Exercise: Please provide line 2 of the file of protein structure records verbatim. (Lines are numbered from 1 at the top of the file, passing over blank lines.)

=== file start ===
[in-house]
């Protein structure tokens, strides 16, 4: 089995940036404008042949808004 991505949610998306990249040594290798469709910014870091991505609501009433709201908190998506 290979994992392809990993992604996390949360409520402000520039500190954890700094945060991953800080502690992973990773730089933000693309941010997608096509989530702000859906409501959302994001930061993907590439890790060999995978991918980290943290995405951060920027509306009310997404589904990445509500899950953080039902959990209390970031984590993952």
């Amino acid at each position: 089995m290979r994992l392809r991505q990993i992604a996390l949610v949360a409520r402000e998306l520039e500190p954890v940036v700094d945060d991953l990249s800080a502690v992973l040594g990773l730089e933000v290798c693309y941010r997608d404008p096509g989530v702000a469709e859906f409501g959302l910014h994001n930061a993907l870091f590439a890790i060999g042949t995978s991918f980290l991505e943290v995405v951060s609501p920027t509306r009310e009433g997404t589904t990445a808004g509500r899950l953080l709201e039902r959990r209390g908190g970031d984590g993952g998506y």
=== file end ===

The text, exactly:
């Protein structure tokens, strides 16, 4: 089995940036404008042949808004 991505949610998306990249040594290798469709910014870091991505609501009433709201908190998506 290979994992392809990993992604996390949360409520402000520039500190954890700094945060991953800080502690992973990773730089933000693309941010997608096509989530702000859906409501959302994001930061993907590439890790060999995978991918980290943290995405951060920027509306009310997404589904990445509500899950953080039902959990209390970031984590993952």